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Too bad Pacers picked fiction over fact in honoring Indiana tradition

David Haugh
Chicago Tribune
Pacers fashion statement flunks history test.

Blue sky and a Caribbean beachfront beckoned as I asked my wife and son to wait just 10 more minutes to leave our hotel room.

While flipping through the channels after lunch one day on vacation two weeks ago, I came across "Hoosiers,'' a movie this son of the state always struggles to turn off, one of the three best sports flicks ever made. Sure, sunshine and water awaited us but so did the dramatic scene in which Jimmy Chitwood walks to the front of the church during a Hickory (Ind.) town meeting and announces his plan to play for the varsity basketball team conditional on coach Norman Dale staying.

"I play, coach stays,'' Jimmy says. "He goes, I go.''

Jimmy speaks, the townsfolk revote, and Coach Dale keeps his job on the way to an unlikely state championship. It gets me every time. Even nearly 30 years after the movie's release, nobody loves it more than those of us who grew up in Indiana; native Hoosiers who understand the uncommon and, yes, occasionally unhealthy importance placed on basketball in a state where kids learn to drive on tractors and to the basket.

Everybody relates to "Hoosiers,'' a classic that has aged as well as Gene Hackman. When people ask about my hometown — North Judson, Ind. (pop. 1,764) — I often advise them to think of Hickory. They usually go, "Ahhhh, OK.''

But the fact that art imitated life so well in the movie's case doesn't justify the Pacers trying to make life imitate art in return just to make more merchandising dollars. Professional sports ruin so many things in the name of money. This just makes the list longer.

When the Pacers unveiled the red-and-gold uniforms Tuesday they will wear in select regular-season games next year in a partnership with MGM to celebrate the movie's 30th anniversary, an entire state practically nodded in approval. They look like the same ones Hickory High wore in the movie, except for baggier shorts. They should have been modeled after the uniforms worn by the 1954 Milan team — the real Indiana state champions instead of a fictitious team in a film based on reality.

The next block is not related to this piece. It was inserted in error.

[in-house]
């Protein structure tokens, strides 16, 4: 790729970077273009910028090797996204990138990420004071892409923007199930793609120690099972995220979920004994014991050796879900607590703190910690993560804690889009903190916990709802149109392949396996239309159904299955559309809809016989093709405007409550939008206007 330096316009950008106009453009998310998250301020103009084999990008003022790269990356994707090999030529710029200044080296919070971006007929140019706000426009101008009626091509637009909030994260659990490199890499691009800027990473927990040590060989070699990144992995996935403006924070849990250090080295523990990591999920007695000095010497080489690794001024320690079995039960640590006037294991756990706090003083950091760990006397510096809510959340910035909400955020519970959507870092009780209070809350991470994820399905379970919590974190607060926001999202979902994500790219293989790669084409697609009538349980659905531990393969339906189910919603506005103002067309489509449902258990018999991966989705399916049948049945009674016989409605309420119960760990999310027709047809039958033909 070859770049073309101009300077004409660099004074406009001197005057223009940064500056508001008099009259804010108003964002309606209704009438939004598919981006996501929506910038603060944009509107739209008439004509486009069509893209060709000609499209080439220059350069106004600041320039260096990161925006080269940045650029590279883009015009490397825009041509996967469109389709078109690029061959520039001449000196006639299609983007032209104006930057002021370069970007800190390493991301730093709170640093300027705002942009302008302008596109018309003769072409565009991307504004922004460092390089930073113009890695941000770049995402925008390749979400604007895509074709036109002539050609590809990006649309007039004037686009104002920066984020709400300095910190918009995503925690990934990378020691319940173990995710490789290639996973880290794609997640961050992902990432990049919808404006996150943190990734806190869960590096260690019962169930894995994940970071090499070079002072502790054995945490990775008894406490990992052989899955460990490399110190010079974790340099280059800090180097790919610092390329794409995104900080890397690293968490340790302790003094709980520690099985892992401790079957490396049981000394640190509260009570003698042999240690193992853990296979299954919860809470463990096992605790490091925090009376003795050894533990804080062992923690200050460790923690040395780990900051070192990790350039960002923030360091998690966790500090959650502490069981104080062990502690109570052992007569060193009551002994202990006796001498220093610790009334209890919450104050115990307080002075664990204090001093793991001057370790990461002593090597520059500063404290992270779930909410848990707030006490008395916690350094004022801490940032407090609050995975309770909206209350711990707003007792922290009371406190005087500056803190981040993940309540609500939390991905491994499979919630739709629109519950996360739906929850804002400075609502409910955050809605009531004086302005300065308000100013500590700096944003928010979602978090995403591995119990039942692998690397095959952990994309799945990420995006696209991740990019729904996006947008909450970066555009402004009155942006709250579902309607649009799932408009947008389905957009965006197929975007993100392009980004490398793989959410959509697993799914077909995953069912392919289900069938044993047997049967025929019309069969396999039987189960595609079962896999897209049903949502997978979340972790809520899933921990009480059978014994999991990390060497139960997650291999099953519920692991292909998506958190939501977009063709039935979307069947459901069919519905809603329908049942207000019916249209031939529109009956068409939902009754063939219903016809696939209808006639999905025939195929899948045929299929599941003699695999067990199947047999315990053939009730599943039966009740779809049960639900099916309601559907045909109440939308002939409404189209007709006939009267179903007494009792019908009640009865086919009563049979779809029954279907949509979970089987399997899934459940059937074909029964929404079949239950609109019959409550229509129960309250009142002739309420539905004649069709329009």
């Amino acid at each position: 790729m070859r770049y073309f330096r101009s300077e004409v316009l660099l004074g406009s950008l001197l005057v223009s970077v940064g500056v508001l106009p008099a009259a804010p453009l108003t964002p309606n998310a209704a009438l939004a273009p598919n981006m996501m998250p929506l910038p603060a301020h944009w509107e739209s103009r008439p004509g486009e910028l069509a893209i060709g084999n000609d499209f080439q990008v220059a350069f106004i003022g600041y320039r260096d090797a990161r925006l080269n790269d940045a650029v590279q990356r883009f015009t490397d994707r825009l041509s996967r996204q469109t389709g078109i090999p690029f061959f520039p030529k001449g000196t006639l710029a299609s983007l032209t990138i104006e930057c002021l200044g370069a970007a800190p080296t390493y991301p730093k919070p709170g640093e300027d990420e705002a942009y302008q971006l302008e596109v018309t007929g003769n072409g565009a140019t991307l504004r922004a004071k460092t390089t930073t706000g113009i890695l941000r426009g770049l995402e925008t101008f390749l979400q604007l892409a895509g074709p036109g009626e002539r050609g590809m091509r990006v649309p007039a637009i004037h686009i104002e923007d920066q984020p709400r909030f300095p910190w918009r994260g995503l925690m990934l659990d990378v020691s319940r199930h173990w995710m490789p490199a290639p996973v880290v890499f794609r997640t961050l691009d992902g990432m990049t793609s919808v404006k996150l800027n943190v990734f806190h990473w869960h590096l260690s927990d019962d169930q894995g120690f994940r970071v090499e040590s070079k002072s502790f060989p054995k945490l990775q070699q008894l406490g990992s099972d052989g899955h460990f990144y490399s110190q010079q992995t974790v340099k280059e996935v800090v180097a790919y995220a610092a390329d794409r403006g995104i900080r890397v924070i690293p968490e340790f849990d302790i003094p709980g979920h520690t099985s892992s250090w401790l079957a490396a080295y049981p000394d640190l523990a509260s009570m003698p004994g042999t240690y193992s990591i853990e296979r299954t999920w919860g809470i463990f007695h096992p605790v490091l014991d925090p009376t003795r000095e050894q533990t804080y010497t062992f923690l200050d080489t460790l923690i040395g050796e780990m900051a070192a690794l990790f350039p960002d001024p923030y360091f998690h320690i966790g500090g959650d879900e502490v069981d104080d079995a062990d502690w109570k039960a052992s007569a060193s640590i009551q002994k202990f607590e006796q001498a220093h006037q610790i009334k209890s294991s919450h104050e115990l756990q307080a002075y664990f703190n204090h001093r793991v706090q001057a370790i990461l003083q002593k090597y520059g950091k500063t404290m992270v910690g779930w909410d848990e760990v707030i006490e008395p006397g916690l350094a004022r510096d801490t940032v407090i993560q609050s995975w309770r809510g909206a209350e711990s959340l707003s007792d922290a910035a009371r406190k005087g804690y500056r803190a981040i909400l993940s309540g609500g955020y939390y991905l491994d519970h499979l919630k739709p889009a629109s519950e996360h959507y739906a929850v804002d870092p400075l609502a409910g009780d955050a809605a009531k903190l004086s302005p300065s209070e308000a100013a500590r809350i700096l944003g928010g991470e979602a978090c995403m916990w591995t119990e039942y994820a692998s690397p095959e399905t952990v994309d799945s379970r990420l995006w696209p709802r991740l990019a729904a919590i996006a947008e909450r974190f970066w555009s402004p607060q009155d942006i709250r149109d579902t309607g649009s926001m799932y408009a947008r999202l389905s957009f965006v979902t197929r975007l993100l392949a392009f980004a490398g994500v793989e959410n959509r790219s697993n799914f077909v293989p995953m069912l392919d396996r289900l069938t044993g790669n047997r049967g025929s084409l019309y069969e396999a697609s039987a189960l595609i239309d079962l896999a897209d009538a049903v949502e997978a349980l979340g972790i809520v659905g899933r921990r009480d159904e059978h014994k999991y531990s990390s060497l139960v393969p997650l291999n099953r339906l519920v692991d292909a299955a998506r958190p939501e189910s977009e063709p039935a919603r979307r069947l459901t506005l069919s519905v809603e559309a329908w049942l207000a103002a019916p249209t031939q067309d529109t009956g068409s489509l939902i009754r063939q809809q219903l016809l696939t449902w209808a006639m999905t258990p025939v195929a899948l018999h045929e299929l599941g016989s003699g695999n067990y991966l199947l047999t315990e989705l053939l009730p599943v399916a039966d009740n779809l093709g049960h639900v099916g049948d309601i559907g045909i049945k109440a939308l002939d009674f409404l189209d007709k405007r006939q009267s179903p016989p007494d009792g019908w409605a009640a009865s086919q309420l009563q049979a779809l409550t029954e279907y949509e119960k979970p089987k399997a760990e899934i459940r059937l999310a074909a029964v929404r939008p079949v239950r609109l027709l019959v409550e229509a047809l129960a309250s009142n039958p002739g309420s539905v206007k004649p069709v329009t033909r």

"Our team will be honored to wear the Hickory uniforms because of the attention it will bring to the storied history of Indiana basketball,'' said Pacers President Larry Bird, a French Lick native.

ESPN's SportsCenter tweeted the uniforms were "awesome.'' GQ Magazine called the decision "genius.'' Pacers legend Reggie Miller endorsed them, as did writer Angelo Pizzo, who co-produced the 1986 film with director David Anspaugh. It was considered the state's boldest fashion statement since former Indiana basketball coach Bob Knight's plaid sport coat.

Hoosiers everywhere marveled. And everyone missed the point.

Remember when throwback uniforms paid tribute to people and places that really existed? What's next, the Dallas Cowboys dressed as the Dillon Panthers — the fictional stars of the TV show "Friday Night Lights"? At least the "Rocky" statue in Philadelphia merely represents the idea of an underdog — not an actual underdog boxer forgotten by the time tourists climb the Philadelphia Art Museum's steps.

If the Pacers wanted to pay tribute to the rich heritage of Indiana high school basketball — the root of why the state is rabid over the sport — then they should have honored the team that inspired the movie, not the team in it. Instead it would be a miracle if half the people who will buy Hickory jerseys even know tiny Milan in southeastern Indiana from the city in Italy. An entire state just got dumber. Thanks, Pacers.

Hoosier son: Dad, where is Hickory?

Hoosier dad: I think it's next to Pawnee, that town in "Parks and Recreation.''

Hoosier son: Can we go there sometime?

Hoosier dad: Uh, ask your mother.

You won't find Hickory on an Indiana map. You have to look in a Pacers marketing plan. In a state that claims to care about basketball's role in its history, the Pacers supplied the latest proof that it's all about money — not educating a fan base, honoring a cherished memory or doing the right thing.

In January, the Indianapolis Star chronicled the dire straits of the Milan '54 Museum. Think the shrine to the state's most famous high school basketball team ever, in a town of 1,864 people, wouldn't have received a financial boost from the Pacers marketing Milan jerseys and apparel? The NBA cares most about pairing a major-movie empire with a small-market team always looking for ways to enhance its profile. Customers only really care if the slick, new jersey fits.

"The Hickory uniform … will serve as an inspiration to fans everywhere that no matter how improbable the challenge may be, amazing things can be accomplished through teamwork, determination, heart and hustle,'' the gushy press release read.

Wearing jerseys with M-I-L-A-N on the front would have provided a truer inspiration of the same principles. This is one happy ending Hollywood blew.

Twitter @DavidHaugh

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